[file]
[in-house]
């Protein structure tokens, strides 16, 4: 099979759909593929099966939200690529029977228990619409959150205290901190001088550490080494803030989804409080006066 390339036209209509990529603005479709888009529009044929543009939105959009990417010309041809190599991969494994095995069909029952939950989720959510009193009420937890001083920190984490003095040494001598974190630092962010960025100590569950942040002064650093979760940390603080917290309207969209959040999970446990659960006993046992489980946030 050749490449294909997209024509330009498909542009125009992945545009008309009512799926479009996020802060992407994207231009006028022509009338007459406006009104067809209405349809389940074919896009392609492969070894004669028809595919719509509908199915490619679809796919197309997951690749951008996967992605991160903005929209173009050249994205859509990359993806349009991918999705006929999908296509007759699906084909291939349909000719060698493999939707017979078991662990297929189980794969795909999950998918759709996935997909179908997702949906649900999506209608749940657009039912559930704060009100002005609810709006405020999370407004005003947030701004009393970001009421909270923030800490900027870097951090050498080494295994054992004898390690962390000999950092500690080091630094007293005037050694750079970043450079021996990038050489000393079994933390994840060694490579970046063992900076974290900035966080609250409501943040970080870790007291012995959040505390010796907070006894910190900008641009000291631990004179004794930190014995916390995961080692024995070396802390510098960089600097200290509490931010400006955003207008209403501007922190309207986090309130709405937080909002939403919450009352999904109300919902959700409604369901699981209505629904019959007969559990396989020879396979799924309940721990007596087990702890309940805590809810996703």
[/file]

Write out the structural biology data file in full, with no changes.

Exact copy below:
[in-house]
């Protein structure tokens, strides 16, 4: 099979759909593929099966939200690529029977228990619409959150205290901190001088550490080494803030989804409080006066 390339036209209509990529603005479709888009529009044929543009939105959009990417010309041809190599991969494994095995069909029952939950989720959510009193009420937890001083920190984490003095040494001598974190630092962010960025100590569950942040002064650093979760940390603080917290309207969209959040999970446990659960006993046992489980946030 050749490449294909997209024509330009498909542009125009992945545009008309009512799926479009996020802060992407994207231009006028022509009338007459406006009104067809209405349809389940074919896009392609492969070894004669028809595919719509509908199915490619679809796919197309997951690749951008996967992605991160903005929209173009050249994205859509990359993806349009991918999705006929999908296509007759699906084909291939349909000719060698493999939707017979078991662990297929189980794969795909999950998918759709996935997909179908997702949906649900999506209608749940657009039912559930704060009100002005609810709006405020999370407004005003947030701004009393970001009421909270923030800490900027870097951090050498080494295994054992004898390690962390000999950092500690080091630094007293005037050694750079970043450079021996990038050489000393079994933390994840060694490579970046063992900076974290900035966080609250409501943040970080870790007291012995959040505390010796907070006894910190900008641009000291631990004179004794930190014995916390995961080692024995070396802390510098960089600097200290509490931010400006955003207008209403501007922190309207986090309130709405937080909002939403919450009352999904109300919902959700409604369901699981209505629904019959007969559990396989020879396979799924309940721990007596087990702890309940805590809810996703």